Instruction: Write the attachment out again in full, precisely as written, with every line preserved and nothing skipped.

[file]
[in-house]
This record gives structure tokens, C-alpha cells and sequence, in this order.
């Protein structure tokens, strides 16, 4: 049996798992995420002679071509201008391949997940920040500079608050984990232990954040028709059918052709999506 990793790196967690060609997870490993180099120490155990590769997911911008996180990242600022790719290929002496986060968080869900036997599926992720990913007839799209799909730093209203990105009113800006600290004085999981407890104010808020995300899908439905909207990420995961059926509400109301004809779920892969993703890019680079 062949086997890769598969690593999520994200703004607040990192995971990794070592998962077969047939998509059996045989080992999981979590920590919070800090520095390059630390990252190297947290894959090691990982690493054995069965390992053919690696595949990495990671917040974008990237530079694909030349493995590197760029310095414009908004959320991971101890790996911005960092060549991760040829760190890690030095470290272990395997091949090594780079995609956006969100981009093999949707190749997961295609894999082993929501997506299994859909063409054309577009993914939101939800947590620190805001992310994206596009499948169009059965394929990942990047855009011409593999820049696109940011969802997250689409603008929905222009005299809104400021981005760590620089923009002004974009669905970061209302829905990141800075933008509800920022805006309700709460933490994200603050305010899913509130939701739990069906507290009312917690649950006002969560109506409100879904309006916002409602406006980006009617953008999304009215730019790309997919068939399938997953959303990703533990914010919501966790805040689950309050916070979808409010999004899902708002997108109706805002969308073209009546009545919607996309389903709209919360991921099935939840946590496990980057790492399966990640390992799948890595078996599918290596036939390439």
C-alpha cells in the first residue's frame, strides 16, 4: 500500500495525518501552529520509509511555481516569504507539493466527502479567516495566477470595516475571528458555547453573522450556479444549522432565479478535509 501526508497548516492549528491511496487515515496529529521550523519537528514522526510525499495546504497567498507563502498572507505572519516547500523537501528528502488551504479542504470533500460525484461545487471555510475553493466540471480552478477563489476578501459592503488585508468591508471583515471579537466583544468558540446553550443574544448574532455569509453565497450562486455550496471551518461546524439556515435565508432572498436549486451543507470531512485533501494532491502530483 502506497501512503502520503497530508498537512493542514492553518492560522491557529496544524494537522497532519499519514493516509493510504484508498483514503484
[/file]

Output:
[in-house]
This record gives structure tokens, C-alpha cells and sequence, in this order.
């Protein structure tokens, strides 16, 4: 049996798992995420002679071509201008391949997940920040500079608050984990232990954040028709059918052709999506 990793790196967690060609997870490993180099120490155990590769997911911008996180990242600022790719290929002496986060968080869900036997599926992720990913007839799209799909730093209203990105009113800006600290004085999981407890104010808020995300899908439905909207990420995961059926509400109301004809779920892969993703890019680079 062949086997890769598969690593999520994200703004607040990192995971990794070592998962077969047939998509059996045989080992999981979590920590919070800090520095390059630390990252190297947290894959090691990982690493054995069965390992053919690696595949990495990671917040974008990237530079694909030349493995590197760029310095414009908004959320991971101890790996911005960092060549991760040829760190890690030095470290272990395997091949090594780079995609956006969100981009093999949707190749997961295609894999082993929501997506299994859909063409054309577009993914939101939800947590620190805001992310994206596009499948169009059965394929990942990047855009011409593999820049696109940011969802997250689409603008929905222009005299809104400021981005760590620089923009002004974009669905970061209302829905990141800075933008509800920022805006309700709460933490994200603050305010899913509130939701739990069906507290009312917690649950006002969560109506409100879904309006916002409602406006980006009617953008999304009215730019790309997919068939399938997953959303990703533990914010919501966790805040689950309050916070979808409010999004899902708002997108109706805002969308073209009546009545919607996309389903709209919360991921099935939840946590496990980057790492399966990640390992799948890595078996599918290596036939390439």
C-alpha cells in the first residue's frame, strides 16, 4: 500500500495525518501552529520509509511555481516569504507539493466527502479567516495566477470595516475571528458555547453573522450556479444549522432565479478535509 501526508497548516492549528491511496487515515496529529521550523519537528514522526510525499495546504497567498507563502498572507505572519516547500523537501528528502488551504479542504470533500460525484461545487471555510475553493466540471480552478477563489476578501459592503488585508468591508471583515471579537466583544468558540446553550443574544448574532455569509453565497450562486455550496471551518461546524439556515435565508432572498436549486451543507470531512485533501494532491502530483 502506497501512503502520503497530508498537512493542514492553518492560522491557529496544524494537522497532519499519514493516509493510504484508498483514503484